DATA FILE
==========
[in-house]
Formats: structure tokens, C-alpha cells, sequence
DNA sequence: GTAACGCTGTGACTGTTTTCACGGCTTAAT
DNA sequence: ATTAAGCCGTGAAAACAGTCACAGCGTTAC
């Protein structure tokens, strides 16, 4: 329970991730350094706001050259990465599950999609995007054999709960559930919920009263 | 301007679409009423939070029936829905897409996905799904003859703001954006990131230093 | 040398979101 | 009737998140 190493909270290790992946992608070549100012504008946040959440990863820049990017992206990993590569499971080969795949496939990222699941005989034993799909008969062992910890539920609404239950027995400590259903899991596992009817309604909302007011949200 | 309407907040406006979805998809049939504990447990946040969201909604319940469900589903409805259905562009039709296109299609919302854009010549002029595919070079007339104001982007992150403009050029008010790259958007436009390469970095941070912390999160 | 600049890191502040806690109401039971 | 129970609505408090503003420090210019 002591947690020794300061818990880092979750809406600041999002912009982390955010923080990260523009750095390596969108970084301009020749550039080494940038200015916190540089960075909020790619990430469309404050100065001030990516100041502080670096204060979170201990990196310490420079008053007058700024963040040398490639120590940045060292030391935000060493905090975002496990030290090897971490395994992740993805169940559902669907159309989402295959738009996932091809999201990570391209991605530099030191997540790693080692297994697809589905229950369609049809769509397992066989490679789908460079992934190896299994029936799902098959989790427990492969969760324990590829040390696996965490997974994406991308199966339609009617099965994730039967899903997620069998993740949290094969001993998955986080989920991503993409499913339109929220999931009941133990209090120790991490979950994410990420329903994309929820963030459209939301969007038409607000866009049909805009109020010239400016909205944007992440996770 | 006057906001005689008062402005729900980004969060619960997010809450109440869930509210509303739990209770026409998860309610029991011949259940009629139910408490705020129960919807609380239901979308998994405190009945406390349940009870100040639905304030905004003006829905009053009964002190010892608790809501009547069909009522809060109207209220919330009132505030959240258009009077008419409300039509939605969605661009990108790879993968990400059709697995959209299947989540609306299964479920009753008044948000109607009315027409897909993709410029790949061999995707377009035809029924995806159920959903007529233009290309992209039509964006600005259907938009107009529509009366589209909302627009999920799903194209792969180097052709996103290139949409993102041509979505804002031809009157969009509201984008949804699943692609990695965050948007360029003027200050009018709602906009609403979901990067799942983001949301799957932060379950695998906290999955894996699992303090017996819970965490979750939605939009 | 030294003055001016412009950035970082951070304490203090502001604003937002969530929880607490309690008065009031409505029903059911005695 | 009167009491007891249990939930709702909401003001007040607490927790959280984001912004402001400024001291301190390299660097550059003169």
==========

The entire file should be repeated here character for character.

[in-house]
Formats: structure tokens, C-alpha cells, sequence
DNA sequence: GTAACGCTGTGACTGTTTTCACGGCTTAAT
DNA sequence: ATTAAGCCGTGAAAACAGTCACAGCGTTAC
């Protein structure tokens, strides 16, 4: 329970991730350094706001050259990465599950999609995007054999709960559930919920009263 | 301007679409009423939070029936829905897409996905799904003859703001954006990131230093 | 040398979101 | 009737998140 190493909270290790992946992608070549100012504008946040959440990863820049990017992206990993590569499971080969795949496939990222699941005989034993799909008969062992910890539920609404239950027995400590259903899991596992009817309604909302007011949200 | 309407907040406006979805998809049939504990447990946040969201909604319940469900589903409805259905562009039709296109299609919302854009010549002029595919070079007339104001982007992150403009050029008010790259958007436009390469970095941070912390999160 | 600049890191502040806690109401039971 | 129970609505408090503003420090210019 002591947690020794300061818990880092979750809406600041999002912009982390955010923080990260523009750095390596969108970084301009020749550039080494940038200015916190540089960075909020790619990430469309404050100065001030990516100041502080670096204060979170201990990196310490420079008053007058700024963040040398490639120590940045060292030391935000060493905090975002496990030290090897971490395994992740993805169940559902669907159309989402295959738009996932091809999201990570391209991605530099030191997540790693080692297994697809589905229950369609049809769509397992066989490679789908460079992934190896299994029936799902098959989790427990492969969760324990590829040390696996965490997974994406991308199966339609009617099965994730039967899903997620069998993740949290094969001993998955986080989920991503993409499913339109929220999931009941133990209090120790991490979950994410990420329903994309929820963030459209939301969007038409607000866009049909805009109020010239400016909205944007992440996770 | 006057906001005689008062402005729900980004969060619960997010809450109440869930509210509303739990209770026409998860309610029991011949259940009629139910408490705020129960919807609380239901979308998994405190009945406390349940009870100040639905304030905004003006829905009053009964002190010892608790809501009547069909009522809060109207209220919330009132505030959240258009009077008419409300039509939605969605661009990108790879993968990400059709697995959209299947989540609306299964479920009753008044948000109607009315027409897909993709410029790949061999995707377009035809029924995806159920959903007529233009290309992209039509964006600005259907938009107009529509009366589209909302627009999920799903194209792969180097052709996103290139949409993102041509979505804002031809009157969009509201984008949804699943692609990695965050948007360029003027200050009018709602906009609403979901990067799942983001949301799957932060379950695998906290999955894996699992303090017996819970965490979750939605939009 | 030294003055001016412009950035970082951070304490203090502001604003937002969530929880607490309690008065009031409505029903059911005695 | 009167009491007891249990939930709702909401003001007040607490927790959280984001912004402001400024001291301190390299660097550059003169």